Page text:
A Lot of Deaf People Don't Sign

by Tina Blue
December 27, 2000

          Six years ago Zak, an eleven-year-old boy in my home daycare, came up to me after school and began to wiggle his hands and fingers around.

          "What are you doing?" I asked.

          "I'm signing for you because you're deaf," he replied.

          "But I don't sign," I said, "and I don't understand signing."

          Zak was astonished. He'd been learning to sign in school, but they had not taught the kids that not all deaf people sign. In fact, I'm not even sure some of the teachers realize that we don't all sign.

          Usually, those who do sign are the ones who have been profoundly deaf from childhood and who have gone to special schools, or at the very least have attended special classes.

          But many of us started out either with normal hearing or with only a partial, manageable hearing loss. In my own case, I had some difficulty as a child, but my hearing loss was not all that noticeable before I started college.

          As a child I was often blamed by adults for being inattentive or for ignoring instructions or orders that I preferred not to obey, but despite the fact that my mother, grandmother, and sister all had severe hearing impairments, it never occurred to anyone that I might also have a hearing problem.

          When I enrolled at Penn State in 1968, the physical checkup was run rather as if we were new draftees in the army. Freshmen lined up and passed by stations, picking up forms and answering questions shot at us as we passed doctors standing in a series of doorways along a hallway. One doctor said to me, "Moonya? Moonya, moonya, moonya?"

     I said, "Excuse me?"

          He said, "Mubble fubble smsst."

          I stopped, cupped my right ear, and said, "I'm sorry--I didn't catch that."

          He put his hand under my elbow and steered me into a soundproof room, where I underwent my first ever hearing test--and the only test I've ever taken that I didn't do well on.

          That's when I first discovered that I was hearing-impaired. I found that at certain frequency ranges my left ear was moderately impaired, and that at certain other ranges my right ear was slightly impaired.

          As I have grown older, my hearing impairment has grown much worse. Now my left ear is almost completely useless, and my right ear, though better than my left, is far worse than my left ear was even fifteen or twenty years ago.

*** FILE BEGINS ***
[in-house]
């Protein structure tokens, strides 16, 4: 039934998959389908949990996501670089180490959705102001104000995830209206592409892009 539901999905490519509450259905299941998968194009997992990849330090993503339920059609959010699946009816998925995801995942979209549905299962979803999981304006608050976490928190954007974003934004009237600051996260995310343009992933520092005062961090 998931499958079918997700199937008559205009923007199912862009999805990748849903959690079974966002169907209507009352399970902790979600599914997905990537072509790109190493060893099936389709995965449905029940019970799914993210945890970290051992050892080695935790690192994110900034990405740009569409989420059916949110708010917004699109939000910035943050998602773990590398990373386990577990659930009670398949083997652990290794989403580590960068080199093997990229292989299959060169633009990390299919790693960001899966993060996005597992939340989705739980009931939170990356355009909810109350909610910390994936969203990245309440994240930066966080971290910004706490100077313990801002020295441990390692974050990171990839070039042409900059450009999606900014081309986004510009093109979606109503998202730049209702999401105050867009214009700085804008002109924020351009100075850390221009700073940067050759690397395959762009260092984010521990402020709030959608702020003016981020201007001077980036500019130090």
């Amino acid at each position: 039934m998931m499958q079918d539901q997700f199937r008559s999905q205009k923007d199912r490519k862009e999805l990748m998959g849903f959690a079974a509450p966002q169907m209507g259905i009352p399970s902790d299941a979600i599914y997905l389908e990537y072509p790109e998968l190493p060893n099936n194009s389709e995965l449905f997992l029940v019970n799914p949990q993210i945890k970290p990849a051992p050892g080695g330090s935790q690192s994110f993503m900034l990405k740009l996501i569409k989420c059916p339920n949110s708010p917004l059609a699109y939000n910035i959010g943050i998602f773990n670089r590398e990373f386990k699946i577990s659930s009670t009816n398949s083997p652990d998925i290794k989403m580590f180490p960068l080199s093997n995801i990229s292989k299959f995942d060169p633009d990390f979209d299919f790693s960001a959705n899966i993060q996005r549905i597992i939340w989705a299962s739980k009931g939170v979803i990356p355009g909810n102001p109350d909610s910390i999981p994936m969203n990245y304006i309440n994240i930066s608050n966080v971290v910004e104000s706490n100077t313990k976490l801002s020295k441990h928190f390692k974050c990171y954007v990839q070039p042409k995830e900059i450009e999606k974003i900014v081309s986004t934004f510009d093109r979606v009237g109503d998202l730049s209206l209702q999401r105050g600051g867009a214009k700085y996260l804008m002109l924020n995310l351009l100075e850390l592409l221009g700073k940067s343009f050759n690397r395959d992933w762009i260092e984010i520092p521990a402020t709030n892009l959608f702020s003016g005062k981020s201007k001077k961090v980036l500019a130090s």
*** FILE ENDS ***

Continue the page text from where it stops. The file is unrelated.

Each year during the 1980s it got harder for me to understand my students. If a student wanted to say something, I'd say, "Wait a minute--let me bring my ears over there," and zip over to wherever the student was sitting. By 1990 I had to find someone with a big voice to translate for me in each class. Even then I sometimes had to ask students to write out what they were saying.

          I believe that was also the year I realized I could no longer go to the movies with out some sort of amplification device. I went with two friends to see Dangerous Liaisons and understood not one single word of dialogue!

          I knew I needed hearing aids, but I couldn't afford them, so instead I bought a $25 amplifier at Radio Shack. I replaced its headphones with a single earplug, which I wore in my right ear. I had to use my "hearing box" at departmental meetings, in conversations and conferences, and when at the movies or watching television, but I never could bring myself to use it in the classroom.

          After my father died in 1992,my five siblings and I each got about $2000 from his life insurance. I used most of my share to purchase hearing aids. I can't manage out in the real world without them anymore, but even with them it's hard, and getting harder, to understand what people say.

          Anyway, because I did not grow up deaf, I never became part of a deaf and hearing-impaired community, so I never learned to sign. Why would I? I don't know any deaf people, other than the ones I have "met" since starting this column for Themestream--and we "converse" only in writing. All my spoken conversations are with people who hear.

          I must say, though, that I have found it quite comforting to know other deaf and hearing-impaired people at last. It's kind of nice to have people respond (metaphorically speaking, of course) with "I hear you!" whenever I detail my experiences and reactions as a deaf person in a hearing world.

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